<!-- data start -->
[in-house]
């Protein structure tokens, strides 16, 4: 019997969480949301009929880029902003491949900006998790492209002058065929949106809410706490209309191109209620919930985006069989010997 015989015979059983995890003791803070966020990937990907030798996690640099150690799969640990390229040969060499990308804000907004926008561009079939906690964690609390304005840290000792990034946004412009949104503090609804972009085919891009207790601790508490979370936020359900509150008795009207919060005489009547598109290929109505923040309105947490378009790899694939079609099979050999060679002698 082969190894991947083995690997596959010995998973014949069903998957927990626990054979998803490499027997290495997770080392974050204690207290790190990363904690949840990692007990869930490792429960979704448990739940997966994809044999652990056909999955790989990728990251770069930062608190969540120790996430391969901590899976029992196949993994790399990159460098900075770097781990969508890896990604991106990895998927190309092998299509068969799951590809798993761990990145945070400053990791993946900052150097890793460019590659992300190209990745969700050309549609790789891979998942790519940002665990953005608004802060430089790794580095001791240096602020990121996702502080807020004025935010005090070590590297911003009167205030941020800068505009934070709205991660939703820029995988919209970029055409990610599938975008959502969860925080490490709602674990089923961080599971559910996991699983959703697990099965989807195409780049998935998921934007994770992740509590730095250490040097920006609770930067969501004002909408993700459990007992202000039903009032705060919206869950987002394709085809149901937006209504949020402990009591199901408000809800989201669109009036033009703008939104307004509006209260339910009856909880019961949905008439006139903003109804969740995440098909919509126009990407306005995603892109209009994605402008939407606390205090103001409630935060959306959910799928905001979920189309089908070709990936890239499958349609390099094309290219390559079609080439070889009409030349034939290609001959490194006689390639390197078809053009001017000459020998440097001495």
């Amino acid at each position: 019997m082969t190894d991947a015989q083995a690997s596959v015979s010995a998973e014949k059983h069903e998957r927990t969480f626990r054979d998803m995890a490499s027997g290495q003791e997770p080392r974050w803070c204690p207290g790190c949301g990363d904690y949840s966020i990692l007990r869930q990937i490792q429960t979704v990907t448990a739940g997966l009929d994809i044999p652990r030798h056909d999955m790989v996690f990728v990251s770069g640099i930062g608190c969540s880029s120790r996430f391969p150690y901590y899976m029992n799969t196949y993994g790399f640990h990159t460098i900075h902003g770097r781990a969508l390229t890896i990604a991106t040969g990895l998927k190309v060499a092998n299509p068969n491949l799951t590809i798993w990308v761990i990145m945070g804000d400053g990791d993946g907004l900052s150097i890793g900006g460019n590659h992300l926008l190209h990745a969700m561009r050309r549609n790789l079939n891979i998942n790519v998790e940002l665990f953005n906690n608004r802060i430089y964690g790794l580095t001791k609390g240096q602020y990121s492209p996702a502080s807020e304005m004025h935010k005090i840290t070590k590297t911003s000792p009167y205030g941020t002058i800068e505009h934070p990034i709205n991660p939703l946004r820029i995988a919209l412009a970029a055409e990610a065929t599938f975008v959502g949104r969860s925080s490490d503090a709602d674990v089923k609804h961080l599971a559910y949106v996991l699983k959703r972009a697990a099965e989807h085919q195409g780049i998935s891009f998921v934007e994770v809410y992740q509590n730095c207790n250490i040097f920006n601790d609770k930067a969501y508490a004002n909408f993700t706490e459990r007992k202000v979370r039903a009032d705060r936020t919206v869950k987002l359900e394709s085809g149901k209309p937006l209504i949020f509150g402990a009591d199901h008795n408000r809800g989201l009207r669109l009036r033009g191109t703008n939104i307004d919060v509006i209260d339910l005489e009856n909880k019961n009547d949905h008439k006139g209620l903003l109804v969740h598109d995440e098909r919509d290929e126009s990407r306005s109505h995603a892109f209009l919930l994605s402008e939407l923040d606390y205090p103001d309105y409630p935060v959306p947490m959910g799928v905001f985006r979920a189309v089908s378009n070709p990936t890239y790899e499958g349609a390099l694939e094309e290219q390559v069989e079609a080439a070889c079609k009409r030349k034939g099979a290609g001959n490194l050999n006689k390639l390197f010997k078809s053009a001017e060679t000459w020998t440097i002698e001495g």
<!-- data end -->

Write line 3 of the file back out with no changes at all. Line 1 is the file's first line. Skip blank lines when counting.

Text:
């Amino acid at each position: 019997m082969t190894d991947a015989q083995a690997s596959v015979s010995a998973e014949k059983h069903e998957r927990t969480f626990r054979d998803m995890a490499s027997g290495q003791e997770p080392r974050w803070c204690p207290g790190c949301g990363d904690y949840s966020i990692l007990r869930q990937i490792q429960t979704v990907t448990a739940g997966l009929d994809i044999p652990r030798h056909d999955m790989v996690f990728v990251s770069g640099i930062g608190c969540s880029s120790r996430f391969p150690y901590y899976m029992n799969t196949y993994g790399f640990h990159t460098i900075h902003g770097r781990a969508l390229t890896i990604a991106t040969g990895l998927k190309v060499a092998n299509p068969n491949l799951t590809i798993w990308v761990i990145m945070g804000d400053g990791d993946g907004l900052s150097i890793g900006g460019n590659h992300l926008l190209h990745a969700m561009r050309r549609n790789l079939n891979i998942n790519v998790e940002l665990f953005n906690n608004r802060i430089y964690g790794l580095t001791k609390g240096q602020y990121s492209p996702a502080s807020e304005m004025h935010k005090i840290t070590k590297t911003s000792p009167y205030g941020t002058i800068e505009h934070p990034i709205n991660p939703l946004r820029i995988a919209l412009a970029a055409e990610a065929t599938f975008v959502g949104r969860s925080s490490d503090a709602d674990v089923k609804h961080l599971a559910y949106v996991l699983k959703r972009a697990a099965e989807h085919q195409g780049i998935s891009f998921v934007e994770v809410y992740q509590n730095c207790n250490i040097f920006n601790d609770k930067a969501y508490a004002n909408f993700t706490e459990r007992k202000v979370r039903a009032d705060r936020t919206v869950k987002l359900e394709s085809g149901k209309p937006l209504i949020f509150g402990a009591d199901h008795n408000r809800g989201l009207r669109l009036r033009g191109t703008n939104i307004d919060v509006i209260d339910l005489e009856n909880k019961n009547d949905h008439k006139g209620l903003l109804v969740h598109d995440e098909r919509d290929e126009s990407r306005s109505h995603a892109f209009l919930l994605s402008e939407l923040d606390y205090p103001d309105y409630p935060v959306p947490m959910g799928v905001f985006r979920a189309v089908s378009n070709p990936t890239y790899e499958g349609a390099l694939e094309e290219q390559v069989e079609a080439a070889c079609k009409r030349k034939g099979a290609g001959n490194l050999n006689k390639l390197f010997k078809s053009a001017e060679t000459w020998t440097i002698e001495g």